James Bogardus is an important name in cast-iron architecture, especially in New York City. The well-known Scottish typographer and inventor, George Bruce, established his printing business at 254-260 Canal Street. Architectural historians assume that James Bogardus was enlisted to design Bruce's new building in 1857—Bogardus was well-known as an engraver and an inventor, interests similar to George Bruce's.

The cast-iron facade at the corner of Canal and Lafayette Streets in New York City is still a tourist attraction, even for people unaware of cast-iron architecture.

"One of the most unusual features of No. 254-260 Canal Street is the corner design. Unlike the contemporary Haughwout Store where the corner turns on a column which reads as an element in either facade, here the colonnades stop just short of the edges of the facades leaving the corner exposed. This treatment has certain advantages. The bays can be narrower than in a conventional design allowing the designer to compensate for the unusual breadth of his facades. At the same time it provides a strong framing device for the lengthy arcades."—Gale Harris, Landmarks Preservation Commission Report, p. 10, March 12, 1985 (PDF).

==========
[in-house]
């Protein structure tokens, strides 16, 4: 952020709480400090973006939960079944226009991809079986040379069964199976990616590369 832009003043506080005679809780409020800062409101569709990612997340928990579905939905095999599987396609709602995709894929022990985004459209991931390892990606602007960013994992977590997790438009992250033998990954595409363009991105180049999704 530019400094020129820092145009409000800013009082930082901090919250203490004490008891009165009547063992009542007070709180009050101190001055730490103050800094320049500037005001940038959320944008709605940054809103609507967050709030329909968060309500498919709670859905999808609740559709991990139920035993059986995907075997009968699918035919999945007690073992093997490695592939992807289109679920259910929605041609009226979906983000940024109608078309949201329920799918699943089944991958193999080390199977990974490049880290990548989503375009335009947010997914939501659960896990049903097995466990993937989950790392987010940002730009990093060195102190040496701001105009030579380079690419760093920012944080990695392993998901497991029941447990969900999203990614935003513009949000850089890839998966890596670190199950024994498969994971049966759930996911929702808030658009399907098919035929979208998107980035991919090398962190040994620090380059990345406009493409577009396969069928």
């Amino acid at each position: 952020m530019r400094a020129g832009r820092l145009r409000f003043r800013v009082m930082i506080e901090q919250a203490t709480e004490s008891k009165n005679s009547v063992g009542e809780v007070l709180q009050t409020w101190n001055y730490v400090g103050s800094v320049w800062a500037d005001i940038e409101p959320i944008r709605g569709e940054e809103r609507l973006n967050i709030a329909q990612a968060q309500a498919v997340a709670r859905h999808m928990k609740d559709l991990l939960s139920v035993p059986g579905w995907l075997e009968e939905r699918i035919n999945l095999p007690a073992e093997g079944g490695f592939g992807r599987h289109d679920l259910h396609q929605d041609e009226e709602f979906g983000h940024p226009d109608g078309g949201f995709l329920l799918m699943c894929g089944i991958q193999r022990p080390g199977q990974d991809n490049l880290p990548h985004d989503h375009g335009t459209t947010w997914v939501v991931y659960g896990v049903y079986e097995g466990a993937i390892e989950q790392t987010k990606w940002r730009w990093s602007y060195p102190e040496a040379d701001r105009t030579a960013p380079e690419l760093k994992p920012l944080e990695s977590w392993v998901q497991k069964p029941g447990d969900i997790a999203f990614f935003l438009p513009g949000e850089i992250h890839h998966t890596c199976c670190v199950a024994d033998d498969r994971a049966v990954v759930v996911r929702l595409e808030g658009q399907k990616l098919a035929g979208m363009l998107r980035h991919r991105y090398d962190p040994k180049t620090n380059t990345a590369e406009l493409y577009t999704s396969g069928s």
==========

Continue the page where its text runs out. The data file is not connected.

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Badger- Haughwout Architectural Partnership

Photo taken in 2011 of two cast-iron facades of Haughwout Store in New York City
Merchant E.V. Haughwout Built His 1857 Store With Daniel Badger's Cast-Iron Architecture and the First Working Commercial Elevator. Photo © Elisa Rolle via Wikimedia Commons, Creative Commons Attribution-Share Alike 3.0 Unported license (CC BY-SA 3.0) (cropped)

Daniel D. Badger was a competitor of James Bogardus, and Eder Haughwout was a competitive merchant in 19th century New York City. The trendy Mr. Haughwout sold furnishings and imported wares to the wealthy beneficiaries of the Industrial Revolution. The merchant wanted an elegant store with contemporary features, including the first elevator and the trendy Italianate cast-iron facades being produced by Daniel Badger.

Built in 1857 at 488-492 Broadway in New York City,  the E.V. Haughwout & Co. Building was designed by architect John P. Gaynor with Daniel Badger creating the cast-iron facade at his Architectural Iron Works. Badger's Haughwout Store is often compared with buildings by James Badger, such as the George Bruce Store at 254 Canal Street.

Haughwout's is also important as having the first commercial elevator installed on March 23, 1857. The engineering of tall buildings was already possible. With safety elevators, people could move to greater heights more easily. To E.V. Haughwout, this is customer-centered design.